Gloomy and post-precipital on the deck today. DC has been unseasonably cool, and I’m far from hating it, even though it makes chilling on the deck chillier than it ought to be.
It’s getting down to it, folks. In twenty-two days, I’ll be flying out of DC and into the sun, stumbling around Mexico City International, hopping a bus with “carry-on snacks provided by Peace Corps Mexico staff,” and heading to Querétaro. Emails about PST, Pre-Service Training, have been flying thicker and faster, and the number of acronyms has skyrocketed. COTE, for example, is the Calendar of Training Events, although I like to think I’ll call it the ‘calendar.’ Ditto my TAP, or Training Advisory Packet. Maybe I’m being too hasty.
I know I’ve described this whole ramp-up to many of you like camp. I idolised my saxophone teacher in high school, and when he said I ought to go to Blue Lake Fine Arts Camp (the very same band camp they spoofed in American Pie), I informed my parents that I’d be going. When the week before arrived, I was nervous and desperate to finagle a way out of the commitment (both times). But after the awful site-read madness of auditions, I always had a great time. While my anxiety is piling up along with the emails, I know things will settle out once I get there.
What’s helpful is that all of the orientation materials read like they did before I shipped to Spain, and the process feels familiar. Today I had my moment, the one where I realize it’s going to happen and soon. I was smoking and speaking Spanish to myself, because that’s what I do when I’m alone and about to go to Mexico, and I got done and was chuckling to myself, and I said: ‘Well bud, looks like we’re going to Mexico.’ It would be hard to overstate how important that dumb admission was. I’m pumped, I’m excited, I want to know what my Adult Experiential Education Spanish Interview Proficiency Level is, and more than that, I want to start using it. We’re going to Mexico.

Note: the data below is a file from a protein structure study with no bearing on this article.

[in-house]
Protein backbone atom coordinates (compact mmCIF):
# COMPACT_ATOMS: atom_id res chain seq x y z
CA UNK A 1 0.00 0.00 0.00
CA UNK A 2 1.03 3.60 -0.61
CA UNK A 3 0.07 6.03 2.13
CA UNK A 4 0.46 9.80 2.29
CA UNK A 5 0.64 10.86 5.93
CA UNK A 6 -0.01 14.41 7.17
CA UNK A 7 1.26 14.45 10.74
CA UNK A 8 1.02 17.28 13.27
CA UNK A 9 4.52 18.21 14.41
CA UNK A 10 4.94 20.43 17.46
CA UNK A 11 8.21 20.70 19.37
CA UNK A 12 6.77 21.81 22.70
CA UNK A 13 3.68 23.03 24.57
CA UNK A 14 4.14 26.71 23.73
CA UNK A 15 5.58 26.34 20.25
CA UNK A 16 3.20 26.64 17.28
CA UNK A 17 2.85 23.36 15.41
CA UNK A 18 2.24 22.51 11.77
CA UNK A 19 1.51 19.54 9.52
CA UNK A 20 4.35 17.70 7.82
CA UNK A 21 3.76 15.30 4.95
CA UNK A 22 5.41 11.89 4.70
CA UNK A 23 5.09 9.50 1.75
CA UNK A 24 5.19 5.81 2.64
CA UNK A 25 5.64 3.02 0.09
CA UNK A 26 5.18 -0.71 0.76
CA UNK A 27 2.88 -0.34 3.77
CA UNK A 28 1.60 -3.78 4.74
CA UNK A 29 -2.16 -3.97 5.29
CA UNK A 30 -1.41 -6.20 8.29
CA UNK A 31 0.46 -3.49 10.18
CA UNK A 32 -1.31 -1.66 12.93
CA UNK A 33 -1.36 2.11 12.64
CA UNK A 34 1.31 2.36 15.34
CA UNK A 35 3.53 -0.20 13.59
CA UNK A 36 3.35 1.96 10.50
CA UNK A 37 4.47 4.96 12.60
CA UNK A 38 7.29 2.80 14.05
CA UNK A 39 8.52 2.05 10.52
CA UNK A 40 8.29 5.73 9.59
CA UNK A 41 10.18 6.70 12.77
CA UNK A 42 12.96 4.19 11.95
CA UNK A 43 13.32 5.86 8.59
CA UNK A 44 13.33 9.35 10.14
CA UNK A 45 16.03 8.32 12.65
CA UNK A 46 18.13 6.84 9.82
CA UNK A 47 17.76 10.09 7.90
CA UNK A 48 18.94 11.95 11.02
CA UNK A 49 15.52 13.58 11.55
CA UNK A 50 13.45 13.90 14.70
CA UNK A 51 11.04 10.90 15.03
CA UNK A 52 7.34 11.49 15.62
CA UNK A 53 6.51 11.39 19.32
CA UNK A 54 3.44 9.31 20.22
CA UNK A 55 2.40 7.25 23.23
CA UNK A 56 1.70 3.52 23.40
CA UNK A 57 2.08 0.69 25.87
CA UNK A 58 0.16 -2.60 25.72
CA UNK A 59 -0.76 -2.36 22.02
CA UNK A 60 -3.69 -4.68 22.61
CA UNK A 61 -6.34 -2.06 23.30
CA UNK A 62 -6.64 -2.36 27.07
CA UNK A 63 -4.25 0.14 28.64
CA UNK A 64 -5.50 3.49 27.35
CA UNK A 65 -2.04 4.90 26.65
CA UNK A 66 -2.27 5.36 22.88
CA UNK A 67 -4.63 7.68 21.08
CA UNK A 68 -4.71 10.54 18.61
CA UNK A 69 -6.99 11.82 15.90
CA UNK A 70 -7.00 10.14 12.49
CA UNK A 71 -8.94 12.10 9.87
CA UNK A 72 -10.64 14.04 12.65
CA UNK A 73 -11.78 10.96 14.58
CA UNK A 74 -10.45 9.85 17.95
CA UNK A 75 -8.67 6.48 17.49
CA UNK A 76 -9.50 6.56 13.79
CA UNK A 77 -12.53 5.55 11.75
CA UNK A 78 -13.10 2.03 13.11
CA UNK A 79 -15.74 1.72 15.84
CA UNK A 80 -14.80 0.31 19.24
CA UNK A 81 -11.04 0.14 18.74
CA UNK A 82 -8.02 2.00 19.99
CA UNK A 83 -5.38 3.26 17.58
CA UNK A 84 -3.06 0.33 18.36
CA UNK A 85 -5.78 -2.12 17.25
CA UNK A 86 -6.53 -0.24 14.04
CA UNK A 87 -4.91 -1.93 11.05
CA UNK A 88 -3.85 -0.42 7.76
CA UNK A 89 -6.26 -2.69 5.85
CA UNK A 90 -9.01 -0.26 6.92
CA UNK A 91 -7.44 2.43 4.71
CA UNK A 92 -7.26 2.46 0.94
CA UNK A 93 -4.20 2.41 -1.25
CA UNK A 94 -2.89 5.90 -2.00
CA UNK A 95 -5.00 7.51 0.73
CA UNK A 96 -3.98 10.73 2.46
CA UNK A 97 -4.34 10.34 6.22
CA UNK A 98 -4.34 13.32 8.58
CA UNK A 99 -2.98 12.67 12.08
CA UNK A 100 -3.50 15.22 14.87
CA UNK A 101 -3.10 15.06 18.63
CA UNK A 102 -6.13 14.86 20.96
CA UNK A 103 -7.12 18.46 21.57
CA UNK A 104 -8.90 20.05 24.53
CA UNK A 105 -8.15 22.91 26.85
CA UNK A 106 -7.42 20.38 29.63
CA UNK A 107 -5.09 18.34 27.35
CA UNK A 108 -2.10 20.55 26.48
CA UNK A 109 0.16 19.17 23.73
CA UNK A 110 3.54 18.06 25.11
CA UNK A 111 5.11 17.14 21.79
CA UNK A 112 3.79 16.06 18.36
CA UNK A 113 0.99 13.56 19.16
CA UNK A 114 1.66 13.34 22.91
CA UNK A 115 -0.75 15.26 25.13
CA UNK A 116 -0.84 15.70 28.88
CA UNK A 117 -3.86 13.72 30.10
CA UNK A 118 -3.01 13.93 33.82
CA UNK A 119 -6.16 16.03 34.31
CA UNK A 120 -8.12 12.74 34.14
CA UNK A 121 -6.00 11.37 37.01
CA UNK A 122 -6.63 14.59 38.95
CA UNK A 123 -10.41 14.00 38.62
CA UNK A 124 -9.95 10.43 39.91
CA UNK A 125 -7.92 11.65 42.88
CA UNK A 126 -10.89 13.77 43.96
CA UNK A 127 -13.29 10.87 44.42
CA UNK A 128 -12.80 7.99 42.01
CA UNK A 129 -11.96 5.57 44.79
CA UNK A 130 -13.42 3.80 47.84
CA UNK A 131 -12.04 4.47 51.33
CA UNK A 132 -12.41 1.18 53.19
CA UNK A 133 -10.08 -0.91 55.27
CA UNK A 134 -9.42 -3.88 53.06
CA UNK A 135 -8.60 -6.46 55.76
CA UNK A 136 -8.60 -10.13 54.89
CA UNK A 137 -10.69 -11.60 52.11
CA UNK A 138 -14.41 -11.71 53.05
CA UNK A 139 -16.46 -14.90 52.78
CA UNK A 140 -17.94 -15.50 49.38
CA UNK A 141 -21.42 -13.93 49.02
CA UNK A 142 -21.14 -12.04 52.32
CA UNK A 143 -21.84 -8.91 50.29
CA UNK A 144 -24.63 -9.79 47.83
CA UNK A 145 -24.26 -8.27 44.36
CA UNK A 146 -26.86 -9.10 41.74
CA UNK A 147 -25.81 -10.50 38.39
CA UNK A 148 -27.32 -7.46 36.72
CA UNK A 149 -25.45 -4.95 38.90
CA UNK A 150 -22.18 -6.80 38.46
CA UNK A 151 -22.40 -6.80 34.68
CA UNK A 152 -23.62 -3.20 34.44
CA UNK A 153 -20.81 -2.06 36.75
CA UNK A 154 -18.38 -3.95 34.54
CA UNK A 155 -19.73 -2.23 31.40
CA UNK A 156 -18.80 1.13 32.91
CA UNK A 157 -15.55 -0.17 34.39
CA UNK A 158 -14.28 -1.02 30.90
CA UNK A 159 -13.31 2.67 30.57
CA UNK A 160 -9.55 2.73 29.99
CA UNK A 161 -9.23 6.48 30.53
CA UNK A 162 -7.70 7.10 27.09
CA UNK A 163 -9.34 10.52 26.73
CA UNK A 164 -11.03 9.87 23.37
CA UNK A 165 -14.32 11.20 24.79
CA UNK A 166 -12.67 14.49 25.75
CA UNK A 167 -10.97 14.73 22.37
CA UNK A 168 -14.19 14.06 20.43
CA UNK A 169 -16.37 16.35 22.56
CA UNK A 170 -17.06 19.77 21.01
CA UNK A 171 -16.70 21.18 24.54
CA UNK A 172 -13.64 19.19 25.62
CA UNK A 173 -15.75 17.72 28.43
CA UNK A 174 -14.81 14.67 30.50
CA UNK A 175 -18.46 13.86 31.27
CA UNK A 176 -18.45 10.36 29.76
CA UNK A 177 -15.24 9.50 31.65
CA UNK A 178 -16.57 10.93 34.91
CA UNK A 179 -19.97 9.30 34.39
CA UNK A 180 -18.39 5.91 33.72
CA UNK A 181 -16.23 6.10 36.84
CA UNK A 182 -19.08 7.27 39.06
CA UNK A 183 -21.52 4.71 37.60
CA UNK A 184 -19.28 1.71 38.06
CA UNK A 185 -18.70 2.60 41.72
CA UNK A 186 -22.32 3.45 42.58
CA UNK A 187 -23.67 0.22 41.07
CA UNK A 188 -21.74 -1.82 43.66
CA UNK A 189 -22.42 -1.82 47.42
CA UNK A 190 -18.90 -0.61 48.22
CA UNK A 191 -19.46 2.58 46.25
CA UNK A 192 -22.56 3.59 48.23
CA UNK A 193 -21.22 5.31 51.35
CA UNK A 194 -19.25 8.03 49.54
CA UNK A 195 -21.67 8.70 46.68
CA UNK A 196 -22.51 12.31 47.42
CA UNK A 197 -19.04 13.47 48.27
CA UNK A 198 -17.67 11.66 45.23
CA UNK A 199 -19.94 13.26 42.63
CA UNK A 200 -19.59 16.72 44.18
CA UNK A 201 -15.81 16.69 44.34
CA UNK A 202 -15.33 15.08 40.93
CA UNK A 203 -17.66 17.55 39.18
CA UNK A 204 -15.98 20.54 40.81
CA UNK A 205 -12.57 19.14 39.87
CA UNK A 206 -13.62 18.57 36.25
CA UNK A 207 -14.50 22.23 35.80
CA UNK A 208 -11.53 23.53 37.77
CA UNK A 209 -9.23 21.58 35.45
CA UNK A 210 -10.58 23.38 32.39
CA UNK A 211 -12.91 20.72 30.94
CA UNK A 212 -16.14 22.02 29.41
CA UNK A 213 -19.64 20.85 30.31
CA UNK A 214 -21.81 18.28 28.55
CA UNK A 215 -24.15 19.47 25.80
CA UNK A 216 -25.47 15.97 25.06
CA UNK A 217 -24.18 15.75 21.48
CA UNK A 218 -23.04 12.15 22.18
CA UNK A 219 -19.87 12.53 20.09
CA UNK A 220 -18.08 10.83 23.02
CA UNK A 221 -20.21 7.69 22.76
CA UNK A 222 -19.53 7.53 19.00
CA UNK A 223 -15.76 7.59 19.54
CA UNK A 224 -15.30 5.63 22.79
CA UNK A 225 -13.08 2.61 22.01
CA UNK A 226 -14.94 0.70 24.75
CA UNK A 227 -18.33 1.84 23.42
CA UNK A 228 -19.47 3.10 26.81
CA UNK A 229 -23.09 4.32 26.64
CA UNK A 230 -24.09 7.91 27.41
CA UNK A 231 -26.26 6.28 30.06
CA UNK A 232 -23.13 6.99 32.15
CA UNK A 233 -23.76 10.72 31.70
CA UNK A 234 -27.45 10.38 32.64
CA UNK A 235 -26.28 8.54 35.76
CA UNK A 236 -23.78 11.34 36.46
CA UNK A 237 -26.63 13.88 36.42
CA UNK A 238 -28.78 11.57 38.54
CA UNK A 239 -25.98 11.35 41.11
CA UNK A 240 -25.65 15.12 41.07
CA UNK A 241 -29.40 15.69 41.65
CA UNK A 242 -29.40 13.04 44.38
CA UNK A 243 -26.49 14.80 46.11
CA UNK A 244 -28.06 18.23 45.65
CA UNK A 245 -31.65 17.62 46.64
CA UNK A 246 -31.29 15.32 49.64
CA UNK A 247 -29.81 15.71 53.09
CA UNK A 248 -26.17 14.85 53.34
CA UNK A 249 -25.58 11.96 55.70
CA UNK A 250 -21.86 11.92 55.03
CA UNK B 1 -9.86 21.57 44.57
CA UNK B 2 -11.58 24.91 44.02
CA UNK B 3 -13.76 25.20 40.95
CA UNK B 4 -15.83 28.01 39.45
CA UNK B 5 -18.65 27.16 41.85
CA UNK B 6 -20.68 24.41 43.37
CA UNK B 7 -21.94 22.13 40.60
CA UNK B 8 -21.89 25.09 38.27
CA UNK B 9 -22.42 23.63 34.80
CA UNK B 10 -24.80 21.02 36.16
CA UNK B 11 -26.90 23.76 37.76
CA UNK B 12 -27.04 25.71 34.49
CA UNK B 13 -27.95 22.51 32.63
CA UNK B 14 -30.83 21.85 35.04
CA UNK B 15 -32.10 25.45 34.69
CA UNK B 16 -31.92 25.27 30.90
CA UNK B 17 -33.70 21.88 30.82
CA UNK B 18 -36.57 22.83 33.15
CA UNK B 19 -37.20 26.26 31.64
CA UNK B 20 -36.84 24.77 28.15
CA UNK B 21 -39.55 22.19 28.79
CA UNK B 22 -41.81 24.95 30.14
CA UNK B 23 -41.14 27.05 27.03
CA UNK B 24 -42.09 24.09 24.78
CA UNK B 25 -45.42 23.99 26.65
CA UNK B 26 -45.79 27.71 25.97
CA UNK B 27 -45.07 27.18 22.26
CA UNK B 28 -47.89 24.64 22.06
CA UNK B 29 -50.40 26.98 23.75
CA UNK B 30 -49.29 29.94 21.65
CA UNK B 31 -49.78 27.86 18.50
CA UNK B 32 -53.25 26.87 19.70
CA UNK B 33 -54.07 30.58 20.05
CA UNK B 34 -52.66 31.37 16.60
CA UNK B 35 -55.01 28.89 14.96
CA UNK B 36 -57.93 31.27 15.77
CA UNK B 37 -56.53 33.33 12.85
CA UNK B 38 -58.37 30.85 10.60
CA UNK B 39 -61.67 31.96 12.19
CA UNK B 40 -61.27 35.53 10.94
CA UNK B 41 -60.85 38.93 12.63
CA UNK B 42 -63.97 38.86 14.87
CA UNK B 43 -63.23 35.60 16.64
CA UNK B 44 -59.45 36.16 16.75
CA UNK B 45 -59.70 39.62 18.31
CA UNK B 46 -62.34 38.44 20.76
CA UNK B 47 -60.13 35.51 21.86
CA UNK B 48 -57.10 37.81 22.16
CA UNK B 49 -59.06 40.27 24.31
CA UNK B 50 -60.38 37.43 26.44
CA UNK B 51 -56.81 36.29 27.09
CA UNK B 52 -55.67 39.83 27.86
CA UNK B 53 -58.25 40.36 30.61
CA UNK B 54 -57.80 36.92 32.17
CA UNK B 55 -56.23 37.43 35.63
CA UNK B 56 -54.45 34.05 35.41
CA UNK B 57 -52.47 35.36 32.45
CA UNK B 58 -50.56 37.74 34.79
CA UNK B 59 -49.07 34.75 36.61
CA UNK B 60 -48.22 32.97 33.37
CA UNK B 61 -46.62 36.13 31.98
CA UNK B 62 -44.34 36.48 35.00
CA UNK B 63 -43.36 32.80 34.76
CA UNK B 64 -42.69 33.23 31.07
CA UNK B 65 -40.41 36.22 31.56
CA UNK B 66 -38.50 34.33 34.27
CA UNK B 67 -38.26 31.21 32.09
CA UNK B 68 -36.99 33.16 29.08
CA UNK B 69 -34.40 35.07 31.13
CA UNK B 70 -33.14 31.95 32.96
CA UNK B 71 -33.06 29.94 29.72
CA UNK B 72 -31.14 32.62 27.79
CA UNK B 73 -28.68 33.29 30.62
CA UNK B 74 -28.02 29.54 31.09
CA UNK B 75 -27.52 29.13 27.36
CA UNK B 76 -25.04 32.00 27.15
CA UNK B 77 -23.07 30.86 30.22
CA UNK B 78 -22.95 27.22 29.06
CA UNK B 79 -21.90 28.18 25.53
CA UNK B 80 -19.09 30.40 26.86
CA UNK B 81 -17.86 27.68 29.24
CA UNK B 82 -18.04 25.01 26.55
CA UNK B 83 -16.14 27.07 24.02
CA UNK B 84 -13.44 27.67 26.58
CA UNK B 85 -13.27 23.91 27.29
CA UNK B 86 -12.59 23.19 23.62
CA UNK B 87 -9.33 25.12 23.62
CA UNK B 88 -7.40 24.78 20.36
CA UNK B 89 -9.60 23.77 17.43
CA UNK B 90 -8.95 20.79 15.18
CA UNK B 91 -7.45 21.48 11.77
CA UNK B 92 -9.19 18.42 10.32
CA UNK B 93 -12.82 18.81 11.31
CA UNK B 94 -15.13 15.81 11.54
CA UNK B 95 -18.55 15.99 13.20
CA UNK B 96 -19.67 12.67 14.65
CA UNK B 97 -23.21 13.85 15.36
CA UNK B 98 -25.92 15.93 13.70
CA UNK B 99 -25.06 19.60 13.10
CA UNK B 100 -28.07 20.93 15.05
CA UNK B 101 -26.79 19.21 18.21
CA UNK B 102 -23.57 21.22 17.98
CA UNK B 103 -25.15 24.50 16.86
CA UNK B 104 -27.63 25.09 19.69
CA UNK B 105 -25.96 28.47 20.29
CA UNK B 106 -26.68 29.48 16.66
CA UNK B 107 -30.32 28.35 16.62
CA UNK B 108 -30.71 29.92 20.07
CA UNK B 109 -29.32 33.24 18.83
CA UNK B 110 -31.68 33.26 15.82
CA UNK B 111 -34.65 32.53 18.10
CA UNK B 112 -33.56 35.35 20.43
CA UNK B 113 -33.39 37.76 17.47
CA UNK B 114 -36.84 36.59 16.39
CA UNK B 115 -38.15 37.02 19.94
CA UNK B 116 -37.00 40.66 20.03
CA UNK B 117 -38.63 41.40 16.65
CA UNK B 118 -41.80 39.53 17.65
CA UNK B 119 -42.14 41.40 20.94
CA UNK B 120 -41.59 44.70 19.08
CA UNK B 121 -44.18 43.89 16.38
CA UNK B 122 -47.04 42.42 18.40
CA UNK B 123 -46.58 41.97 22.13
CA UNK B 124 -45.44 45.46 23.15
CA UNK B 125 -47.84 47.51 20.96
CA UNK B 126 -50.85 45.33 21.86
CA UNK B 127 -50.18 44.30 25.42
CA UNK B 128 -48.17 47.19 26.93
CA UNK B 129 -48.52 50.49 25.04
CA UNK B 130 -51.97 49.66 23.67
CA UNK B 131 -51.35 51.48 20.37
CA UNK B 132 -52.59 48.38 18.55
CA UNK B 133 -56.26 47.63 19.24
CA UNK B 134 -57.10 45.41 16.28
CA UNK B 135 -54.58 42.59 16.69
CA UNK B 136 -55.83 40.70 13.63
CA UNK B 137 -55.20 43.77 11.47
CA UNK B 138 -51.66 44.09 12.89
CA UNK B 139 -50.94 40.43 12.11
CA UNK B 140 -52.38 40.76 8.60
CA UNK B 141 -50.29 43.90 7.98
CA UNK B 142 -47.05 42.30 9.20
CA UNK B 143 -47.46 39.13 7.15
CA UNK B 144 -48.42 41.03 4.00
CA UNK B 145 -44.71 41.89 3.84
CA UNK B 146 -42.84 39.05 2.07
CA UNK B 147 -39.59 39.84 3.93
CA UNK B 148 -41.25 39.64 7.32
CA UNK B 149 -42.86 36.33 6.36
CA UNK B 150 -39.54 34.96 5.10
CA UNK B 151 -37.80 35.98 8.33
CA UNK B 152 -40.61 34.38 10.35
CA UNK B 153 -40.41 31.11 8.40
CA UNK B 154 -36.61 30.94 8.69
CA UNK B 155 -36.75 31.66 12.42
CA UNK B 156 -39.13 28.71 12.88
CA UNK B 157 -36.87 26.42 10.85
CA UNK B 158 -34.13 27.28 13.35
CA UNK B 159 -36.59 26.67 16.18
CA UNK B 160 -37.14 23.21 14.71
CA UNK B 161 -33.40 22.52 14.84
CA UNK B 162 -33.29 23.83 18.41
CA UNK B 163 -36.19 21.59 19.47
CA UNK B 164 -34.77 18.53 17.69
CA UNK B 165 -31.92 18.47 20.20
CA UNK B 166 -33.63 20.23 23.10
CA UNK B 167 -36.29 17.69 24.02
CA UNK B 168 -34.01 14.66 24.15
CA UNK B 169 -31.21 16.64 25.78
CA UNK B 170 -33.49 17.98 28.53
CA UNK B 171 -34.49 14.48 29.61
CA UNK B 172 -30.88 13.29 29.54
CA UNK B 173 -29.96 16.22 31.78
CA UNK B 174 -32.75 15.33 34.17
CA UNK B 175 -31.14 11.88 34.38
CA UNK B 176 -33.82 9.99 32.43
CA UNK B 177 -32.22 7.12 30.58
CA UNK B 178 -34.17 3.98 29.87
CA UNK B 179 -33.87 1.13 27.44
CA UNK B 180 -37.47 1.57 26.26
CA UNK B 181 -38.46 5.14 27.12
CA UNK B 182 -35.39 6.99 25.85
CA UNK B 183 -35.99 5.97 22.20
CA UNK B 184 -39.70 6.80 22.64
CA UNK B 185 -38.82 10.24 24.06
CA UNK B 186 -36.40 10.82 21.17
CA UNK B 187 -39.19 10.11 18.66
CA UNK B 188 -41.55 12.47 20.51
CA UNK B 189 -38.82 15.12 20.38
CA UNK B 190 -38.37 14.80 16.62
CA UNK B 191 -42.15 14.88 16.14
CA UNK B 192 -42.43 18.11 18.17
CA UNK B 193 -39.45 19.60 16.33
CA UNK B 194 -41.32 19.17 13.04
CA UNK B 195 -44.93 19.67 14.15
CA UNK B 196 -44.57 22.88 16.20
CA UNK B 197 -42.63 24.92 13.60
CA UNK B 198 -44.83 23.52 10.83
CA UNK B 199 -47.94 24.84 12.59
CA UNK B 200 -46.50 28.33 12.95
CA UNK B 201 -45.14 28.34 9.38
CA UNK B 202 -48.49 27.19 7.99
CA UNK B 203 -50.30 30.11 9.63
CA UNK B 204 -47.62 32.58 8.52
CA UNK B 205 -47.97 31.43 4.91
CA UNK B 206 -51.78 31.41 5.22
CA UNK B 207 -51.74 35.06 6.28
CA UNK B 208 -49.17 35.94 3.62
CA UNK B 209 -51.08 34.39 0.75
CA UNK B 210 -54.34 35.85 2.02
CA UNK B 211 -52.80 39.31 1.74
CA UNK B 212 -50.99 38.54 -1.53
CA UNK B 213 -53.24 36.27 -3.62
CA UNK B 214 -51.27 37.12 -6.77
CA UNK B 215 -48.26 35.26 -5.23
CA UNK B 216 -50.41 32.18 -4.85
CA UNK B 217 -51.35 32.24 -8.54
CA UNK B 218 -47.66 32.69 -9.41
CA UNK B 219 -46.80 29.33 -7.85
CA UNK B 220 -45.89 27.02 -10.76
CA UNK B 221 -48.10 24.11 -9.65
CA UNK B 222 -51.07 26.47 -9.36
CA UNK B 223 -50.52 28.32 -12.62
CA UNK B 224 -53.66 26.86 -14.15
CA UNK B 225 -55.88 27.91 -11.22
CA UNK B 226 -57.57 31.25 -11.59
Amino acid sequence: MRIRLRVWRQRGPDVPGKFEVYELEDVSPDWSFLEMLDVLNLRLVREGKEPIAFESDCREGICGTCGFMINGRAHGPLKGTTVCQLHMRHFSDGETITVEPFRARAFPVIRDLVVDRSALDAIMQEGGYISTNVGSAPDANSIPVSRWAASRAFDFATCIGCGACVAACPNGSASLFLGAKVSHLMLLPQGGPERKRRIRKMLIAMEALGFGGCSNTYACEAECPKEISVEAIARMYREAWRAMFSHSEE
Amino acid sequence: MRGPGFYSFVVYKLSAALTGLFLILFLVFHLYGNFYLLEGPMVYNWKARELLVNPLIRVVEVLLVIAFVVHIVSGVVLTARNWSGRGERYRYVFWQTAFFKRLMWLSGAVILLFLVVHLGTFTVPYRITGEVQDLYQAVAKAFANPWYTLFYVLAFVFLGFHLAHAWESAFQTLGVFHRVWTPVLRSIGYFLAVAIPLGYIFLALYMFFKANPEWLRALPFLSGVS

Spain is the biggest part of why I’m feeling more comfortable now. So many things are parallel, though it looks like the trip from DC to Querétaro is going to be less onerous than the journey from Cleveland to Salamanca. The pre-orientation, the placement with a host family, the return to comida at two and the siesta hours in the middle of the day, all of that puts me back. Plus the all-in-Spanish bit of it. I know that the first couple of weeks of classes in the Facultad de Historia e Geografía were rough, and the Peace Corps training, at least outside of language classes, should be easier to digest. The minimum Spanish proficiency to graduate training is ‘intermediate-low,’ and while I bet many of my fellow trainees will have better Spanish than me, if the general training courses are supposed to be potable to minimal level speakers, they’ll be a help in getting my Spanish back up to snuff.
That the language classes are supposed to be ultra-tailored, both in terms of proficiency level and towards colloquial use has me excited. By my second month in Salamanca, I could speak about the philosophy of French history and the nature of Spanish fascism and the parties around at the start of the Civil War, but trying to have a conversation with my dad about tennis was a chore. Racket, volley, play, serve, all beyond me, and the same difficulties cropped in any nonacademic discussion. I can’t even say typewriter, and God knows I’m going to have to explain about that more than once.
The last thing for today is that the PST materials made it clear that I should not bring any significant quantity of currency with me, and that as much as I can, I should abjure any reliance on funds in my US bank account in favor of subsisting solely on the subsidy/allowance that the Corps will be providing me. Which means that, since I’ve been socking away all summer and don’t want to risk a mattress bank against the next two years of currency fluctuation, I might be going on a bit of a spree here soon. I’ve got to pick up some clothes and other bits and bobs, but otherwise I’m free to dispense with the waiter cash I’ve been hoarding. Get excited folks.